The 25 seconds that started Secret In The Dirt is below. Not the most rivetting footage we've ever done, but perhaps worth it for the nostalgia buffs out there.
Now in contrast Ben Hogan won 4 US Opens (5 if you're Dan Jenkins and want to count the 1942 Hale America Open) and as such Hogan is remembered in a completely different light than Snead. But you know it is a funny thing. Hogan never did all that well head to head against Snead in playoffs. In fact Snead had a 4-0 record against Hogan in playoffs including a playoff victory over Hogan for the 1954 Masters. But little if any film exists of these matches where Snead was the victor. And so the cruelty against the Snead legacy continues with Shell’s Wonderful World of Golf’s match between Snead and Hogan at the Houston Country Club which aired in February of 1965. You see, as I mentioned above we have little permanent record of Snead’s dominance of Hogan in playoffs on film. Instead we have this match in which Hogan drubs Snead with a flawless (apart from the putting) 69. Hogan hit every fairway and every green in regulation. Gene Sarazen commented that it was the finest round of golf he’d ever seen. Hogan’s only bogey was a three putt. Snead kept it close until the last with an impressive short game display, but it is Hogan’s perfection that is preserved on this film. This video is a must own for anyone who wants to study Hogan in action as he dismantles a long wet difficult golfcourse with careful planning and precision shotmaking. This video is where a lot of the color footage of Hogan on YouTube like this one below originates. I have had it on VHS for years, but you can now get the match on DVD.
Dusted a bunch of things off this weekend. Some old clubs, a bunch of books and some old ideas that I have not thought about in a while. In the last 8 months I've been busy building and improving this website along with my friends and colleagues here at Secret In The Dirt. It hasn't left me much time to interact the way that I would have liked with all of the folks here but now that things have settled in here a bit I am going to be able to spend more time doing what I wanted to do in the first place with Secret In The Dirt....Help more people get better at golf so that they can enjoy it more.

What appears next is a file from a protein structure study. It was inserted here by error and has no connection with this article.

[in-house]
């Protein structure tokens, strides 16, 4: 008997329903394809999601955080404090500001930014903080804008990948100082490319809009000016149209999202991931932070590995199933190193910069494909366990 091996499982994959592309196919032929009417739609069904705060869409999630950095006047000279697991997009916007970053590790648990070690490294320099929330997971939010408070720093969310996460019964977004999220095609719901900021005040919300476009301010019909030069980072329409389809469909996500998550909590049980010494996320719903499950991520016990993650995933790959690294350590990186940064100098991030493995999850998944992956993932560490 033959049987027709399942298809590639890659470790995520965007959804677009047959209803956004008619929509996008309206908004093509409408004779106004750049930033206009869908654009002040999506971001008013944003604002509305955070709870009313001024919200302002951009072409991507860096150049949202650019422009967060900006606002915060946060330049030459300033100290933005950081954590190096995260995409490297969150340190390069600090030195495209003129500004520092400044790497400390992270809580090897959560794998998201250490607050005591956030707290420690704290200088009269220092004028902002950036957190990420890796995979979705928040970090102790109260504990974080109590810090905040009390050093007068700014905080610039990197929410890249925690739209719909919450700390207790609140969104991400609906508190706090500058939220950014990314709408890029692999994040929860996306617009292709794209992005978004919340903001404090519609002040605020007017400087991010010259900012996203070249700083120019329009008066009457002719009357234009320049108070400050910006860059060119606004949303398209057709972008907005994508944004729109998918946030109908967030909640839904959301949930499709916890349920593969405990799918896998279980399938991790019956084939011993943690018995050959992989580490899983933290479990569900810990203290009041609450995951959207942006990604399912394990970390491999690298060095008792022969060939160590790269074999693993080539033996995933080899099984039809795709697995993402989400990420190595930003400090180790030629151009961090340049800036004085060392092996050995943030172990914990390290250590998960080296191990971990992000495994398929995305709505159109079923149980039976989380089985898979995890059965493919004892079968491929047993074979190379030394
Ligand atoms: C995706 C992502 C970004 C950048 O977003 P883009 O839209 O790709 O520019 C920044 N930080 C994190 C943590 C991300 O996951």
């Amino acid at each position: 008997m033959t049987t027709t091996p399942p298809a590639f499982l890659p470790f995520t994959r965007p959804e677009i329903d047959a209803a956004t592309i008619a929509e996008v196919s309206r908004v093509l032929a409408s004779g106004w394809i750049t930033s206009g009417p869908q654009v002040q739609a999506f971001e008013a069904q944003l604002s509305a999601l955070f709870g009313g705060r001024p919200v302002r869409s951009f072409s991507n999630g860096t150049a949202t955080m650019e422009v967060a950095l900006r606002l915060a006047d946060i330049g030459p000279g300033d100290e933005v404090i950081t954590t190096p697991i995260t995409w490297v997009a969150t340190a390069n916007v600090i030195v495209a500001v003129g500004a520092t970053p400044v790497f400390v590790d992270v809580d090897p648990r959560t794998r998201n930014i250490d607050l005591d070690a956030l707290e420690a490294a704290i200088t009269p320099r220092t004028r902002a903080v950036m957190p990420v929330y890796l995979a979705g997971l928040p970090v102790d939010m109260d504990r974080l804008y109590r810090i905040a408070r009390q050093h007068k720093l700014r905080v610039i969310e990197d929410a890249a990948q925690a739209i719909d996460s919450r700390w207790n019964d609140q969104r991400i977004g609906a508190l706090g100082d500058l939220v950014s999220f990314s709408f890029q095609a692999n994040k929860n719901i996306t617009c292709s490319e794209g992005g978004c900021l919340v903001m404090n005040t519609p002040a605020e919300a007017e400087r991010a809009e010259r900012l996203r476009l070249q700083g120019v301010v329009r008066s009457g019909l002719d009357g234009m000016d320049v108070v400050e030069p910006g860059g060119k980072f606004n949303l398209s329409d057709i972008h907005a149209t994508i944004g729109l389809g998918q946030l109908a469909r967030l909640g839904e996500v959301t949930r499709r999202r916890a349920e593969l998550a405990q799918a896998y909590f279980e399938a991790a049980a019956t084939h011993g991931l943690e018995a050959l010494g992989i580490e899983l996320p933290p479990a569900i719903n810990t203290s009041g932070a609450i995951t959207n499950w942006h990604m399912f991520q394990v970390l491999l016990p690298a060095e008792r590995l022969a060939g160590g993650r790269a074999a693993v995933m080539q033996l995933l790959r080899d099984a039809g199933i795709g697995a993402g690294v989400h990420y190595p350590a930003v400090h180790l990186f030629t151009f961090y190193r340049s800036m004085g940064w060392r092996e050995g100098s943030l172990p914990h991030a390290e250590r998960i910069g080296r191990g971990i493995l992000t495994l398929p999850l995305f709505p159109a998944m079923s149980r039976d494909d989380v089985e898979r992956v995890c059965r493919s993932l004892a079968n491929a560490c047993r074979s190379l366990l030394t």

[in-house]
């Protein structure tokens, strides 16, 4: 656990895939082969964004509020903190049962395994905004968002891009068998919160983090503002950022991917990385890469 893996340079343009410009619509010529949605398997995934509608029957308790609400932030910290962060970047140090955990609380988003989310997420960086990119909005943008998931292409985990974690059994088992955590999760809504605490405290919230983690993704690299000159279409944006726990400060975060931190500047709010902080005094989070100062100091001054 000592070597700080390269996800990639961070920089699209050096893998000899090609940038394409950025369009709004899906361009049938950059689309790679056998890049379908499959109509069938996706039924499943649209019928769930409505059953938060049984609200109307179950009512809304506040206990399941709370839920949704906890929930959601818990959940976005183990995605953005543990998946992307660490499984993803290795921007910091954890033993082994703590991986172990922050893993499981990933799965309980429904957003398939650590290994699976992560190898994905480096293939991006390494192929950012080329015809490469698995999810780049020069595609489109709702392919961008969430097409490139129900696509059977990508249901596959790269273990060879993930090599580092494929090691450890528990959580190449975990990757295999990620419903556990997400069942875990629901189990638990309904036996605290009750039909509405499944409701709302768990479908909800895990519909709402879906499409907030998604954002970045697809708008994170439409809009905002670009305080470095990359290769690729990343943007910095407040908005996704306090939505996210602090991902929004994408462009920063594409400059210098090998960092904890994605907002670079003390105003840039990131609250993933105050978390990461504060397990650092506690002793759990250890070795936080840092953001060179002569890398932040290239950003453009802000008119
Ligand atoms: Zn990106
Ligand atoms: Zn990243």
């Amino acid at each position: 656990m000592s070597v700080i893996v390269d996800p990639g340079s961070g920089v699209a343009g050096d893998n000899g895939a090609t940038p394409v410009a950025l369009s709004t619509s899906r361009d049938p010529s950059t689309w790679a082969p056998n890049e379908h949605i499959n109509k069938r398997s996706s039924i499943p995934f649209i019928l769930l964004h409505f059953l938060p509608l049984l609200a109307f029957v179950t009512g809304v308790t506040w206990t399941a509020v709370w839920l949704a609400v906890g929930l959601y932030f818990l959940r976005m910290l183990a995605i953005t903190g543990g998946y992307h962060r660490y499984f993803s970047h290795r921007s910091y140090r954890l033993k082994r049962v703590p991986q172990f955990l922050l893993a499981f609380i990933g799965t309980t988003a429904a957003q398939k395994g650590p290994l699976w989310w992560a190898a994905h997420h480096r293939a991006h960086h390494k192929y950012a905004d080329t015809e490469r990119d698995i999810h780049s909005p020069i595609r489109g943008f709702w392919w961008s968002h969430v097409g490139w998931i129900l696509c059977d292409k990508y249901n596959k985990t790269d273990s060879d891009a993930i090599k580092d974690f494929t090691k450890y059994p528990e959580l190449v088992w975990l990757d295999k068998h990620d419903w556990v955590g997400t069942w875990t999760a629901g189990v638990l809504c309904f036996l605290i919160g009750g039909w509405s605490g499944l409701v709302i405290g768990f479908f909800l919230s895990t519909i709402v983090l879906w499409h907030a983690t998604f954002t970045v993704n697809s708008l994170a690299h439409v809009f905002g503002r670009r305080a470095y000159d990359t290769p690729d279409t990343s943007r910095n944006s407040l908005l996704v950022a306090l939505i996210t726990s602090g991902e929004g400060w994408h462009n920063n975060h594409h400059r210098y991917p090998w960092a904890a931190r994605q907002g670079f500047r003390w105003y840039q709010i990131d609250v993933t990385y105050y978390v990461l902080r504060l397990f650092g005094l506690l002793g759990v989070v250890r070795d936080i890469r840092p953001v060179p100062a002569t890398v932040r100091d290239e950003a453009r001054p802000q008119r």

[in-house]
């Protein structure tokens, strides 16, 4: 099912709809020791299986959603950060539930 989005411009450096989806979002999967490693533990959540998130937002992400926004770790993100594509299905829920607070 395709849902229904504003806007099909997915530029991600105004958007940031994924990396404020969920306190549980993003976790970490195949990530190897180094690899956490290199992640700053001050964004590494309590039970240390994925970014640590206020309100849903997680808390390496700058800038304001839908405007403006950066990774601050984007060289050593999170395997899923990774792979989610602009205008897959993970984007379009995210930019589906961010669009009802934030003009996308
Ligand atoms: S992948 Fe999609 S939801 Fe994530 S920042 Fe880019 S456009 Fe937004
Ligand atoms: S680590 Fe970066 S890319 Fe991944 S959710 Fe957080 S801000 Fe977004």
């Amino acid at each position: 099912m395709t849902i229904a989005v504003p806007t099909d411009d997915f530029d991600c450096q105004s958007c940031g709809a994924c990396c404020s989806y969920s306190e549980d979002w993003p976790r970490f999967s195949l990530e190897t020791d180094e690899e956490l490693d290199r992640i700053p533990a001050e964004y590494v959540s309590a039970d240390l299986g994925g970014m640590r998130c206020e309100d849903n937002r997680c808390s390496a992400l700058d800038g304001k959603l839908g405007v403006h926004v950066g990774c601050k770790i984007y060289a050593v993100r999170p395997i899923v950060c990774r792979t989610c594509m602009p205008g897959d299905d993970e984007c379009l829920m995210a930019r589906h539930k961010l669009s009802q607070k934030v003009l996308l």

Taking over where Rocco Mediate left off last week Jonathan Byrd just jarred it from 206 yards on the 4th playoff hole of the Timberlake Shriners Clambake. In somewhat of a hurry to get the last hole in before being called on account of darkness Byrd stepped up and let 'er rip into the twilight. Bingo, hole in one!! Let's get out of here fellas!! Martin Laird and Cameron Percy promptly dumped their shots into the water and shook hands with Byrd, the hole (and the tournament) ending with them all still standing on the teeing ground....
Right now as a certain faction of the tour continues to struggle to make the top 125, there is another interesting phenomenon at play. From day 1 of tournament 1 each and every year each and every player who is not exempt beyond the upcoming year knows that coming in the top 125 this year is "Priority 1". It is "Priority "1 and yet the way to get there is to just do your thing and put it so far back in your mind that it becomes a non-concern. At the beginning of the year it is a critical end goal and a fact that can’t be ignored and yet that is what everyone must try to do. But, and this is a very big but, the fact is that "Priority 1" gains in importance throughout the year as more mediocre tournament results pile up and at the same time the number of tournaments yet to be played shrinks. I might add that the number of tournaments shrinks along with a player prospects of achieving the primary goal....